“… There is one more thing. Nick loves you. But he is a man. And men are clumsy, as well as stupid, and insensitive. Sad to say, but it is inevitable that he will hurt and disappoint you, probably sooner than later. But don’t ever think he did so deliberately. The only reason he would hurt you deliberately would be if he somehow fell out of love with you, and even then, he’s likely to at least try to refrain from hurting you. To accuse him of hurting you deliberately makes no more sense than to accuse a dog of hurting you deliberately. Go ahead and be mad at what happened, but do not think it was on purpose. For him to hear that you think he did something hurtful on purpose is for him to hear that you think he doesn’t love you anymore and that is difficult to come back from, especially since he might have done a dozen things that very day that he feels proves he does. Maybe stupid stuff like picking up the dog shit in the yard.”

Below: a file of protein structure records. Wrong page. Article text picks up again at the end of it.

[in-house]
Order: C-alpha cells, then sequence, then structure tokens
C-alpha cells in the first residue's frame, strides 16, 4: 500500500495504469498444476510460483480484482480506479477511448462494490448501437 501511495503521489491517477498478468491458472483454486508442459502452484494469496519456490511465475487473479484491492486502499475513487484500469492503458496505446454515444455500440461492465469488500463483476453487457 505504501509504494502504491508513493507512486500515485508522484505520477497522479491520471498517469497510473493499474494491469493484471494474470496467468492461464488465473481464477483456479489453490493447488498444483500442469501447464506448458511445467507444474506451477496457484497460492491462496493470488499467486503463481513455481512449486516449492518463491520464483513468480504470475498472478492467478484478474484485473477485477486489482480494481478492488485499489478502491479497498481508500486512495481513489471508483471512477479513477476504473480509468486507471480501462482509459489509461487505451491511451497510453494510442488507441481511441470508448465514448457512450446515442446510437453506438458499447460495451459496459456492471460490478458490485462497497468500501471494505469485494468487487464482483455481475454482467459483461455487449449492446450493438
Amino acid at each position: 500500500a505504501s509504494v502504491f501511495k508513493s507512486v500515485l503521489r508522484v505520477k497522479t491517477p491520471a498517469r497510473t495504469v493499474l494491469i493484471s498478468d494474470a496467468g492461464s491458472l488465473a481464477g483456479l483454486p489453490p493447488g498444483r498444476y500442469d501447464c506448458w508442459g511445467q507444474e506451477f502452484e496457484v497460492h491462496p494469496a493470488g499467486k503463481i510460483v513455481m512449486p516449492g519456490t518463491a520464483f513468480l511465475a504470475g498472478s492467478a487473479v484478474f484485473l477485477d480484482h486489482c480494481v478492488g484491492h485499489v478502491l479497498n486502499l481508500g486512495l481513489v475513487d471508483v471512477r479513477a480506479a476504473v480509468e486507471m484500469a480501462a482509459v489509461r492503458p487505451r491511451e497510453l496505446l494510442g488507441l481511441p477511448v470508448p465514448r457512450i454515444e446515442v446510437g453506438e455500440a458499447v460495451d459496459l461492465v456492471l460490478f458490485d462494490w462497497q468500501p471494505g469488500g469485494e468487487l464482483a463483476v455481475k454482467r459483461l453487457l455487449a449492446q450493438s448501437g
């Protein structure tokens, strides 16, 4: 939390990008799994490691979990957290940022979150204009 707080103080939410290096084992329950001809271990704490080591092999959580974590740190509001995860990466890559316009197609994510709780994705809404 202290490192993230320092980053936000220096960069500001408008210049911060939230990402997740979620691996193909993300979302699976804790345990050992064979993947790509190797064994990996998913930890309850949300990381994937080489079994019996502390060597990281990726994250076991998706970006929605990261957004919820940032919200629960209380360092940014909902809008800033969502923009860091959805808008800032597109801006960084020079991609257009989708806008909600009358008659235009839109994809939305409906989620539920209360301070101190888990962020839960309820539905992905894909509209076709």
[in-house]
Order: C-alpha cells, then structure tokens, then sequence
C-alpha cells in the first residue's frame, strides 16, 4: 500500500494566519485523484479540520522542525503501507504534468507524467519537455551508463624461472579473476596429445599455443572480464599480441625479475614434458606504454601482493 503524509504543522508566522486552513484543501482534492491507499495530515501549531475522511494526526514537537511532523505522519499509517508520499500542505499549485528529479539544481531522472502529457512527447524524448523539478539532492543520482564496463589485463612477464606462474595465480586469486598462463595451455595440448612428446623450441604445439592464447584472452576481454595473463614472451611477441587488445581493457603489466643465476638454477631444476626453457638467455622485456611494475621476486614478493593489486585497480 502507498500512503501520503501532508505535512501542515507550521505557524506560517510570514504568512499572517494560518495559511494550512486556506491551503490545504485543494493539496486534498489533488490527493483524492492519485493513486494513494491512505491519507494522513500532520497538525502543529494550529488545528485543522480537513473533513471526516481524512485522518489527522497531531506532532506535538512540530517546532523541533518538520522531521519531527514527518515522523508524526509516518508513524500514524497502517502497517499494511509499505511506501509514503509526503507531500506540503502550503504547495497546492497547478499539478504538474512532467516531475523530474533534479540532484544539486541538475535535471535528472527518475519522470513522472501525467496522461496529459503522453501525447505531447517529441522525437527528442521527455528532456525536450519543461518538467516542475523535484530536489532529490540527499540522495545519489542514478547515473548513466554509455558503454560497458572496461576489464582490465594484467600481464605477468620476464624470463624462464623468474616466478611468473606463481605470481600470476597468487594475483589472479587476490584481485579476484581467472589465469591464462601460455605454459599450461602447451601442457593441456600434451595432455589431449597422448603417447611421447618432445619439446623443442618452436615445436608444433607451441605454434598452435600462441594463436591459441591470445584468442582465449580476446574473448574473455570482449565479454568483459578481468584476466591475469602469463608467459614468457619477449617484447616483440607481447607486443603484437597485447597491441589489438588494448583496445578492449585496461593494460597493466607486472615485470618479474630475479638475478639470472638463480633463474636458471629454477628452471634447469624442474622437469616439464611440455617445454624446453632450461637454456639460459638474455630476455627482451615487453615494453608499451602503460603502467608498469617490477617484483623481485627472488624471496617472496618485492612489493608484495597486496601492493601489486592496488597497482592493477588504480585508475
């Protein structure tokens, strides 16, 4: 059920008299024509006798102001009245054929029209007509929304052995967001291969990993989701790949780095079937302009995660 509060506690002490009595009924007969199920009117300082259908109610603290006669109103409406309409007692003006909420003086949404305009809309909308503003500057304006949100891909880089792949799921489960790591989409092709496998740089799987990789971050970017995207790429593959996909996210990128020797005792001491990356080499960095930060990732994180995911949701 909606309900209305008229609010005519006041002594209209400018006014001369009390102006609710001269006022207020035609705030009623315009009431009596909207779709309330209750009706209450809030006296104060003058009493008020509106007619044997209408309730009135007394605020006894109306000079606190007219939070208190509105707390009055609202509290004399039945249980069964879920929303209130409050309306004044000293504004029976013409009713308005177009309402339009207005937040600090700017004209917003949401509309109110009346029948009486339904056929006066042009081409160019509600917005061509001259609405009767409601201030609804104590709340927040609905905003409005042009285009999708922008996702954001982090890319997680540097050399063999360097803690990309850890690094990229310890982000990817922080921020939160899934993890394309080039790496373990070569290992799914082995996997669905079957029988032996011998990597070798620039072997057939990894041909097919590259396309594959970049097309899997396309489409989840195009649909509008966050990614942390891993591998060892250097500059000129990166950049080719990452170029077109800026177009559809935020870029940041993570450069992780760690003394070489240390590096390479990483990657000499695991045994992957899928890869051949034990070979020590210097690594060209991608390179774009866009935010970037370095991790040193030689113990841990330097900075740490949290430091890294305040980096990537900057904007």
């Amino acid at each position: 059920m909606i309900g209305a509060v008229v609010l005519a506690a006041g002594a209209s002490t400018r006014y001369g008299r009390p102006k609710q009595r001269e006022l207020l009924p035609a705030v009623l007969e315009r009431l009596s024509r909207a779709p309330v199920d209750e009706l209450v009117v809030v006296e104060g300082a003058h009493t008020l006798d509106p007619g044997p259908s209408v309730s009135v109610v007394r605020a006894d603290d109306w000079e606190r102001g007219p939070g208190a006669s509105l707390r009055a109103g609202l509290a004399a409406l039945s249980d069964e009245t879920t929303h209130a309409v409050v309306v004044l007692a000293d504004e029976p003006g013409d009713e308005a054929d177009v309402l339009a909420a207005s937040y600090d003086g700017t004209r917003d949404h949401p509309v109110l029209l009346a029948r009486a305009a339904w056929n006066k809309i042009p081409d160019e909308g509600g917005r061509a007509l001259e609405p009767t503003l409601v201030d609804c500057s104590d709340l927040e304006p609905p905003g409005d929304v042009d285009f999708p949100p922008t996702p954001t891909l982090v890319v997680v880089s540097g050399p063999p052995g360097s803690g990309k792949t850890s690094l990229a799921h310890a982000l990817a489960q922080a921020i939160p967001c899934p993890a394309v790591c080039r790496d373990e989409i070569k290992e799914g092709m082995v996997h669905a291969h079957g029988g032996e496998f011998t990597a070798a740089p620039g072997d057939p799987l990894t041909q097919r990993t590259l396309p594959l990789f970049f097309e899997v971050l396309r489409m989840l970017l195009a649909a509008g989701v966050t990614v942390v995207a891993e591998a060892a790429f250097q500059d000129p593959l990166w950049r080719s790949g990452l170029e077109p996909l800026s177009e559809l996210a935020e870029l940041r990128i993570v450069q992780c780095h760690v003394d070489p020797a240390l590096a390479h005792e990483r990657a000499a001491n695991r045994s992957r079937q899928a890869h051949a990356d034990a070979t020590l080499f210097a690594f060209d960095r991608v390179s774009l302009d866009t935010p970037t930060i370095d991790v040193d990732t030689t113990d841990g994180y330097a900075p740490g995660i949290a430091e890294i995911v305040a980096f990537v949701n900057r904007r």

In our criminal justice system, “guilty” equates to “malicious,” because most crimes require mens rea (Latin for “a guilty mind”), with the theory being that unless you meant the harm, intended it to happen, or just did not give a flying fig if it did or not, did it with a guilty mind, you were not a criminal for doing it.  You might be liable, i.e., responsible, for it, and have to make some kind of compensation, but you shouldn’t go to jail because of it because you are not an evil person for having done it.  Maybe stupid, dumb, insensitive, self-centered, etc.  But not malicious.  A lot of men fit that description; many more than are malicious.  Do you really, really think he intended it that way?

If so, boot him out.  But if not, don’t.  Unless you just don’t like him anymore.  False accusations cause a lot of harm.  Do you really think this pup did this with malice?  Poor you if you do.

Sex is Sex. Get Over It.

“I could go gay.”

“What!” Andrew’s shock rang out like a gunshot.